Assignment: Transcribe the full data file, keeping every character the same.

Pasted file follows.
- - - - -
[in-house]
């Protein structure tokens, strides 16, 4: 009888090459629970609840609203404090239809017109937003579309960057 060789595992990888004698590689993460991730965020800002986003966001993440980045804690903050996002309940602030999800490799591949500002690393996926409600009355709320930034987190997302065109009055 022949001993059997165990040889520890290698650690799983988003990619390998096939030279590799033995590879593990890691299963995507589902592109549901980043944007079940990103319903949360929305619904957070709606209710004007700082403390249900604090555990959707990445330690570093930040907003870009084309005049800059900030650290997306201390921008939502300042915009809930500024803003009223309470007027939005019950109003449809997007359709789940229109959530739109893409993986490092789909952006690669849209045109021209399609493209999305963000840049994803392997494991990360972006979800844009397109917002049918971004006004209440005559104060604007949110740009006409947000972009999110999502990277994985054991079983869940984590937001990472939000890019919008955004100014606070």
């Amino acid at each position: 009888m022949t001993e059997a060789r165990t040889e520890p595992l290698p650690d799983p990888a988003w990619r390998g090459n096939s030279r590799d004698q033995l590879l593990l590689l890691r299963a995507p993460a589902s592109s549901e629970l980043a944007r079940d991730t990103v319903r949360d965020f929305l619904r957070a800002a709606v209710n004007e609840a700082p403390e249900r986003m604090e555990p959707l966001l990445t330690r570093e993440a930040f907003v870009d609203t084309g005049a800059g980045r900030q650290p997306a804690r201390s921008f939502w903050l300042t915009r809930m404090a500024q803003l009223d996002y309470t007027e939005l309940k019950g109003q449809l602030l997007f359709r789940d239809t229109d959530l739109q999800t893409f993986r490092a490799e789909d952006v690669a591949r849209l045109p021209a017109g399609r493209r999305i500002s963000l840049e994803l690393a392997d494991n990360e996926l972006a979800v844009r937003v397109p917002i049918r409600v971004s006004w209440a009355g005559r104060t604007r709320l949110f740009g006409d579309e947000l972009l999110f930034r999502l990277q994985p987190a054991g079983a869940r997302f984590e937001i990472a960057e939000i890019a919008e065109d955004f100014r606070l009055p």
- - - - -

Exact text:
[in-house]
């Protein structure tokens, strides 16, 4: 009888090459629970609840609203404090239809017109937003579309960057 060789595992990888004698590689993460991730965020800002986003966001993440980045804690903050996002309940602030999800490799591949500002690393996926409600009355709320930034987190997302065109009055 022949001993059997165990040889520890290698650690799983988003990619390998096939030279590799033995590879593990890691299963995507589902592109549901980043944007079940990103319903949360929305619904957070709606209710004007700082403390249900604090555990959707990445330690570093930040907003870009084309005049800059900030650290997306201390921008939502300042915009809930500024803003009223309470007027939005019950109003449809997007359709789940229109959530739109893409993986490092789909952006690669849209045109021209399609493209999305963000840049994803392997494991990360972006979800844009397109917002049918971004006004209440005559104060604007949110740009006409947000972009999110999502990277994985054991079983869940984590937001990472939000890019919008955004100014606070």
């Amino acid at each position: 009888m022949t001993e059997a060789r165990t040889e520890p595992l290698p650690d799983p990888a988003w990619r390998g090459n096939s030279r590799d004698q033995l590879l593990l590689l890691r299963a995507p993460a589902s592109s549901e629970l980043a944007r079940d991730t990103v319903r949360d965020f929305l619904r957070a800002a709606v209710n004007e609840a700082p403390e249900r986003m604090e555990p959707l966001l990445t330690r570093e993440a930040f907003v870009d609203t084309g005049a800059g980045r900030q650290p997306a804690r201390s921008f939502w903050l300042t915009r809930m404090a500024q803003l009223d996002y309470t007027e939005l309940k019950g109003q449809l602030l997007f359709r789940d239809t229109d959530l739109q999800t893409f993986r490092a490799e789909d952006v690669a591949r849209l045109p021209a017109g399609r493209r999305i500002s963000l840049e994803l690393a392997d494991n990360e996926l972006a979800v844009r937003v397109p917002i049918r409600v971004s006004w209440a009355g005559r104060t604007r709320l949110f740009g006409d579309e947000l972009l999110f930034r999502l990277q994985p987190a054991g079983a869940r997302f984590e937001i990472a960057e939000i890019a919008e065109d955004f100014r606070l009055p």